There’s a pervasive strain of thought, common to Christians and non-Christians alike, that what happens online—digital things—are less real than non-digital things. The word ‘virtual’, so often applied to these digital things, only serves to reinforce the lesser (or even non-) reality of things in digital spaces.
For Christians, this can be exacerbated by a sense that the digital space is incompatible with the incarnational nature of our Christian calling; as if engaging in these digital spaces is somehow disembodied. The overwhelming force of Scripture is clear, however, that we are never disembodied. In the writings of the New Testament, Paul does not seem to distinguish between the soul and the body or the mind and the body but rather sees them as a united whole—the life of a person, body and soul together. So, for example, when he writes “May the God of peace himself sanctify you entirely; and may your spirit and soul and body be kept sound and blameless at the coming of our Lord Jesus Christ” (1 Thess. 5.23) Paul is not articulating a tripartite division within the person, but rather praying for complete unity and wholeness as an expression of life in Christ. If we are always a united whole, then we are not disembodied when we engage with the digital.
Spiritual formation—the process of being formed into the likeness of Christ—is a lifelong undertaking. It is a slippery concept with many issues but I want to raise just two of them here. First, formational opportunities can feel very hard to come by for some people. Particularly for those who find themselves distanced from a nurturing spiritual community for whatever reason. And second, formation has always happened within an eco-system. That is, as well as being formed in intentionally formational relationships, we are also formed in the workplace, at the hearth, with non-Christians, on the bus, and in varying circles of relationships.
Digital media offers real potential to both amplify and deepen the reach of formation opportunities. There is abundant research that demonstrates that both hybrid and online formational resources, well-designed and intentionally formative, are as positively formative and effective as any face-to-face opportunities. I have seen many examples of this; a prayer triplet that continued to meet together to pray via Skype even as one member moved from the UK to California; the hybrid online and face-to-face mode of the Pilgrim course; the power of bringing the experience of someone directly into a small group setting via live stream video.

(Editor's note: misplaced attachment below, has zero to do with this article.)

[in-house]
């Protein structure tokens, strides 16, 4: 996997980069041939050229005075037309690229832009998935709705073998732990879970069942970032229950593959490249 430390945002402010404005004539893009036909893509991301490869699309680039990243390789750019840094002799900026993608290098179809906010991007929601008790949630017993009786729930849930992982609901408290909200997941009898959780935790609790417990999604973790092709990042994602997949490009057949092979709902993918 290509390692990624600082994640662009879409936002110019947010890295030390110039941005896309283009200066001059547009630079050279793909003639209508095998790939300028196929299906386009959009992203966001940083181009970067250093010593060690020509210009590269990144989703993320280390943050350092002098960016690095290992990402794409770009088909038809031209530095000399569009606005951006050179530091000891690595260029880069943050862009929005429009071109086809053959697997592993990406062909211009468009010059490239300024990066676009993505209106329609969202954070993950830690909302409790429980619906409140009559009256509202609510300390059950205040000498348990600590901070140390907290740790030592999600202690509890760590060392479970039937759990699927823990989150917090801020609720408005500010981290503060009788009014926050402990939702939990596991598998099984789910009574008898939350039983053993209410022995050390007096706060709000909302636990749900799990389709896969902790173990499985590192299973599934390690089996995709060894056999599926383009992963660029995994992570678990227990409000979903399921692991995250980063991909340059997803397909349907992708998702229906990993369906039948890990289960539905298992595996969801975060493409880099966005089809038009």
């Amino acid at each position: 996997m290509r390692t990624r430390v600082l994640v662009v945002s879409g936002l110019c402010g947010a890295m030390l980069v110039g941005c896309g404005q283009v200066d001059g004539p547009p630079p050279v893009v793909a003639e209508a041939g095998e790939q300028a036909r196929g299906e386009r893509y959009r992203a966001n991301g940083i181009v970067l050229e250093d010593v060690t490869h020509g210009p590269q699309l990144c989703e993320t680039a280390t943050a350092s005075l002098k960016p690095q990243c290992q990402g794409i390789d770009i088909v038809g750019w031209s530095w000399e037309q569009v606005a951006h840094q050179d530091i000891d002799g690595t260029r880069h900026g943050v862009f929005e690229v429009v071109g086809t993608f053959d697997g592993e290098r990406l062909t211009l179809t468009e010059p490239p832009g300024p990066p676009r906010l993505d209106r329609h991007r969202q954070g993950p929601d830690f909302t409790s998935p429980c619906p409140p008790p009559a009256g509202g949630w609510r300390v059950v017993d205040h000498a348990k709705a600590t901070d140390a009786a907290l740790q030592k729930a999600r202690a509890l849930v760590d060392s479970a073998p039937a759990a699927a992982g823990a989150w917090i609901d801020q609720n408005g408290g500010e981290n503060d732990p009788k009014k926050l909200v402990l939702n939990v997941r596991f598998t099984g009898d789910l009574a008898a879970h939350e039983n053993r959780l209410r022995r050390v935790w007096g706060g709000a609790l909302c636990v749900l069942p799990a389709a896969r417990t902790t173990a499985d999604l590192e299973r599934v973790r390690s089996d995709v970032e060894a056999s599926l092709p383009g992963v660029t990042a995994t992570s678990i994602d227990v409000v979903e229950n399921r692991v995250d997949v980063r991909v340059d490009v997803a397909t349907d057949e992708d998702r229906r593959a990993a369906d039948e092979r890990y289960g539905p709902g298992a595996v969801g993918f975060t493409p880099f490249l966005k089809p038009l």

Exploring the multitude of formational opportunities that digital media has to offer can give Christians the skills and impetus to equip a lifetime of spiritual formation. Engaging with these modes of digitally mediated formation is a twenty-first century skill. It offers opportunities for real spiritual formation and there are abundant resources to get started with. Trove offers some excellent examples to engage with.
By Karen O’Donnell
Dr Karen O’Donnell is a theologian and Research Fellow in Digital Pedagogy at CODEC Research Centre for Digital Theology.
Would you like to read more of Karen’s thoughts about digital formation? You can download a free introduction to her ideas about the body from Trove using this link: https://discipleshiptrove.com/view/store/CODEC-digital-bodies
Karen also writes a TinyLetter, sending thoughts about digital learning and theology online to your email inbox every month. Sign up here! https://tinyletter.com/Theology_E-learning
[image credit: adapted from Topher McCulloch/Flickr ]